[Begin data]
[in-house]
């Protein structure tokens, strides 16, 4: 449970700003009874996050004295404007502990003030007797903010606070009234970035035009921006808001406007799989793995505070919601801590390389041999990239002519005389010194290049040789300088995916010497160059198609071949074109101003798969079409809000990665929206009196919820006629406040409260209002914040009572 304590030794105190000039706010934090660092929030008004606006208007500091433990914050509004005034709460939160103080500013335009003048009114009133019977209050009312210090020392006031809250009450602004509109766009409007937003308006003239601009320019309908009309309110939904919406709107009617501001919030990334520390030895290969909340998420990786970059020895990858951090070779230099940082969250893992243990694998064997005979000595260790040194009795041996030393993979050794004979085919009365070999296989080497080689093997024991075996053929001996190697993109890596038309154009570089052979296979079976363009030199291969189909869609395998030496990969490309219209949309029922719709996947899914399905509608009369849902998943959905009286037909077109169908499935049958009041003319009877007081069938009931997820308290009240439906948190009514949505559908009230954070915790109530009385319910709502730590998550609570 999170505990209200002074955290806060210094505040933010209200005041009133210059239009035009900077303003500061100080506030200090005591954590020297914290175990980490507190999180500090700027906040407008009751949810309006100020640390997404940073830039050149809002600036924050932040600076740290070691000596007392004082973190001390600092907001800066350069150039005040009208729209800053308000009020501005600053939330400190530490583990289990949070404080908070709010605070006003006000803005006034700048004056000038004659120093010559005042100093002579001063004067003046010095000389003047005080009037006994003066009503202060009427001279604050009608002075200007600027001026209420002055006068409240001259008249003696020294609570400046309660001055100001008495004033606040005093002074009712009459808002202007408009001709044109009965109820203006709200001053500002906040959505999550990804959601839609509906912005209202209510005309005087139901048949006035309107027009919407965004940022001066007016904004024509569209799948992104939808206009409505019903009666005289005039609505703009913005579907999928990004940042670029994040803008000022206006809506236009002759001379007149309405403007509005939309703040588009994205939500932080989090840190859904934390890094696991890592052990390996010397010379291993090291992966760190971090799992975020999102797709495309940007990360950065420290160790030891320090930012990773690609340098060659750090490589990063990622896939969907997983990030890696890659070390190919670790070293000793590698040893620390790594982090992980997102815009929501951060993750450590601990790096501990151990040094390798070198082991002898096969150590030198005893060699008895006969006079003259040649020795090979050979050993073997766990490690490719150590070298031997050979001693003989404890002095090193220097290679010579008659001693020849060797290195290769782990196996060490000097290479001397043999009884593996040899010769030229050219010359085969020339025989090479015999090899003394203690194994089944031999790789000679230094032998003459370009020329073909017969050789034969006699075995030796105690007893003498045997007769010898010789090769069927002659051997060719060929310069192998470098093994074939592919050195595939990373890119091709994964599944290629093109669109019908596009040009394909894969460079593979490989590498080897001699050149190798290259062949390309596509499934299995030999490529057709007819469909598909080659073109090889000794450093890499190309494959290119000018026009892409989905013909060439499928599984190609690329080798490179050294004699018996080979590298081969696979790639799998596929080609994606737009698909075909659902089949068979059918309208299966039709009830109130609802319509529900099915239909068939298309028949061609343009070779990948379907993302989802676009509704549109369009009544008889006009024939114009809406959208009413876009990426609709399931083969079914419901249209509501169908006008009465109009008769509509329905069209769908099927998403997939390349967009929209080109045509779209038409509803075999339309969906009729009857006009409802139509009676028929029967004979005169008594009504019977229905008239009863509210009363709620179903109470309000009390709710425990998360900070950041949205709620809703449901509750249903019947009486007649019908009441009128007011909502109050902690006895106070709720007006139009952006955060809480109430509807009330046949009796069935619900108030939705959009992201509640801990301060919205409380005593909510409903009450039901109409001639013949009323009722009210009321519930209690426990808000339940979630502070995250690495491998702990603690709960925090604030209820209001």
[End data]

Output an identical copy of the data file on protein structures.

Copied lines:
[in-house]
């Protein structure tokens, strides 16, 4: 449970700003009874996050004295404007502990003030007797903010606070009234970035035009921006808001406007799989793995505070919601801590390389041999990239002519005389010194290049040789300088995916010497160059198609071949074109101003798969079409809000990665929206009196919820006629406040409260209002914040009572 304590030794105190000039706010934090660092929030008004606006208007500091433990914050509004005034709460939160103080500013335009003048009114009133019977209050009312210090020392006031809250009450602004509109766009409007937003308006003239601009320019309908009309309110939904919406709107009617501001919030990334520390030895290969909340998420990786970059020895990858951090070779230099940082969250893992243990694998064997005979000595260790040194009795041996030393993979050794004979085919009365070999296989080497080689093997024991075996053929001996190697993109890596038309154009570089052979296979079976363009030199291969189909869609395998030496990969490309219209949309029922719709996947899914399905509608009369849902998943959905009286037909077109169908499935049958009041003319009877007081069938009931997820308290009240439906948190009514949505559908009230954070915790109530009385319910709502730590998550609570 999170505990209200002074955290806060210094505040933010209200005041009133210059239009035009900077303003500061100080506030200090005591954590020297914290175990980490507190999180500090700027906040407008009751949810309006100020640390997404940073830039050149809002600036924050932040600076740290070691000596007392004082973190001390600092907001800066350069150039005040009208729209800053308000009020501005600053939330400190530490583990289990949070404080908070709010605070006003006000803005006034700048004056000038004659120093010559005042100093002579001063004067003046010095000389003047005080009037006994003066009503202060009427001279604050009608002075200007600027001026209420002055006068409240001259008249003696020294609570400046309660001055100001008495004033606040005093002074009712009459808002202007408009001709044109009965109820203006709200001053500002906040959505999550990804959601839609509906912005209202209510005309005087139901048949006035309107027009919407965004940022001066007016904004024509569209799948992104939808206009409505019903009666005289005039609505703009913005579907999928990004940042670029994040803008000022206006809506236009002759001379007149309405403007509005939309703040588009994205939500932080989090840190859904934390890094696991890592052990390996010397010379291993090291992966760190971090799992975020999102797709495309940007990360950065420290160790030891320090930012990773690609340098060659750090490589990063990622896939969907997983990030890696890659070390190919670790070293000793590698040893620390790594982090992980997102815009929501951060993750450590601990790096501990151990040094390798070198082991002898096969150590030198005893060699008895006969006079003259040649020795090979050979050993073997766990490690490719150590070298031997050979001693003989404890002095090193220097290679010579008659001693020849060797290195290769782990196996060490000097290479001397043999009884593996040899010769030229050219010359085969020339025989090479015999090899003394203690194994089944031999790789000679230094032998003459370009020329073909017969050789034969006699075995030796105690007893003498045997007769010898010789090769069927002659051997060719060929310069192998470098093994074939592919050195595939990373890119091709994964599944290629093109669109019908596009040009394909894969460079593979490989590498080897001699050149190798290259062949390309596509499934299995030999490529057709007819469909598909080659073109090889000794450093890499190309494959290119000018026009892409989905013909060439499928599984190609690329080798490179050294004699018996080979590298081969696979790639799998596929080609994606737009698909075909659902089949068979059918309208299966039709009830109130609802319509529900099915239909068939298309028949061609343009070779990948379907993302989802676009509704549109369009009544008889006009024939114009809406959208009413876009990426609709399931083969079914419901249209509501169908006008009465109009008769509509329905069209769908099927998403997939390349967009929209080109045509779209038409509803075999339309969906009729009857006009409802139509009676028929029967004979005169008594009504019977229905008239009863509210009363709620179903109470309000009390709710425990998360900070950041949205709620809703449901509750249903019947009486007649019908009441009128007011909502109050902690006895106070709720007006139009952006955060809480109430509807009330046949009796069935619900108030939705959009992201509640801990301060919205409380005593909510409903009450039901109409001639013949009323009722009210009321519930209690426990808000339940979630502070995250690495491998702990603690709960925090604030209820209001």